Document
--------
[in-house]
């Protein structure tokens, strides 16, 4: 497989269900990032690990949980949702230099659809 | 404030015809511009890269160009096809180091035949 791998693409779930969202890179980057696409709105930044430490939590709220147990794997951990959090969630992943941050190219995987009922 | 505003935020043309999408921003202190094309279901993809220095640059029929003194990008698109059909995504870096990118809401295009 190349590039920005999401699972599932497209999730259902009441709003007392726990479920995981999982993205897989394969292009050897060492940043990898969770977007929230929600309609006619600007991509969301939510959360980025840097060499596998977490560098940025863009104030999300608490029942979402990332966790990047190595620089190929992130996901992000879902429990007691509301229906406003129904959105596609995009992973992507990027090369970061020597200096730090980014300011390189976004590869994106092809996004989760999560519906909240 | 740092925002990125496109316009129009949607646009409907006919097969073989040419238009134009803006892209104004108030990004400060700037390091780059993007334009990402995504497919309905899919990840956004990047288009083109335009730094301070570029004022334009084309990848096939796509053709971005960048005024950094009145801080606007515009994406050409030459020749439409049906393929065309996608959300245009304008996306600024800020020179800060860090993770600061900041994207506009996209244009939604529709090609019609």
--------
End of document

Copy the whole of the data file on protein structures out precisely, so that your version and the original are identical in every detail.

[in-house]
């Protein structure tokens, strides 16, 4: 497989269900990032690990949980949702230099659809 | 404030015809511009890269160009096809180091035949 791998693409779930969202890179980057696409709105930044430490939590709220147990794997951990959090969630992943941050190219995987009922 | 505003935020043309999408921003202190094309279901993809220095640059029929003194990008698109059909995504870096990118809401295009 190349590039920005999401699972599932497209999730259902009441709003007392726990479920995981999982993205897989394969292009050897060492940043990898969770977007929230929600309609006619600007991509969301939510959360980025840097060499596998977490560098940025863009104030999300608490029942979402990332966790990047190595620089190929992130996901992000879902429990007691509301229906406003129904959105596609995009992973992507990027090369970061020597200096730090980014300011390189976004590869994106092809996004989760999560519906909240 | 740092925002990125496109316009129009949607646009409907006919097969073989040419238009134009803006892209104004108030990004400060700037390091780059993007334009990402995504497919309905899919990840956004990047288009083109335009730094301070570029004022334009084309990848096939796509053709971005960048005024950094009145801080606007515009994406050409030459020749439409049906393929065309996608959300245009304008996306600024800020020179800060860090993770600061900041994207506009996209244009939604529709090609019609």